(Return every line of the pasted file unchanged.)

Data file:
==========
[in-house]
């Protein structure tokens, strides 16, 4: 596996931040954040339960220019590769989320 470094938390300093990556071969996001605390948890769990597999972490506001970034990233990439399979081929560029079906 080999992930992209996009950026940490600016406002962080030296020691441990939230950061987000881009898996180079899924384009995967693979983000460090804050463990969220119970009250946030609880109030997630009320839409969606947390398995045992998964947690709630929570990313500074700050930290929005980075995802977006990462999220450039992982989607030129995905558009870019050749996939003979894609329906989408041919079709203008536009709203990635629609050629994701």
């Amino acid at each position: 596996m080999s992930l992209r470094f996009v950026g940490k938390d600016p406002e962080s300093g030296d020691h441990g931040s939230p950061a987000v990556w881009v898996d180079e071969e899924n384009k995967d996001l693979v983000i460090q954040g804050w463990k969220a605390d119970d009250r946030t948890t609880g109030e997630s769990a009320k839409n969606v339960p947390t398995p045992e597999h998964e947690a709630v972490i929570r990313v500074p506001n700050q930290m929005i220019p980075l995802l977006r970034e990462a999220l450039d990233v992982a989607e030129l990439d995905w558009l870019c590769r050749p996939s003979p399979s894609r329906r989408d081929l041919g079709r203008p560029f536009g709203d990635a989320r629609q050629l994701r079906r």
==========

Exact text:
[in-house]
């Protein structure tokens, strides 16, 4: 596996931040954040339960220019590769989320 470094938390300093990556071969996001605390948890769990597999972490506001970034990233990439399979081929560029079906 080999992930992209996009950026940490600016406002962080030296020691441990939230950061987000881009898996180079899924384009995967693979983000460090804050463990969220119970009250946030609880109030997630009320839409969606947390398995045992998964947690709630929570990313500074700050930290929005980075995802977006990462999220450039992982989607030129995905558009870019050749996939003979894609329906989408041919079709203008536009709203990635629609050629994701």
């Amino acid at each position: 596996m080999s992930l992209r470094f996009v950026g940490k938390d600016p406002e962080s300093g030296d020691h441990g931040s939230p950061a987000v990556w881009v898996d180079e071969e899924n384009k995967d996001l693979v983000i460090q954040g804050w463990k969220a605390d119970d009250r946030t948890t609880g109030e997630s769990a009320k839409n969606v339960p947390t398995p045992e597999h998964e947690a709630v972490i929570r990313v500074p506001n700050q930290m929005i220019p980075l995802l977006r970034e990462a999220l450039d990233v992982a989607e030129l990439d995905w558009l870019c590769r050749p996939s003979p399979s894609r329906r989408d081929l041919g079709r203008p560029f536009g709203d990635a989320r629609q050629l994701r079906r």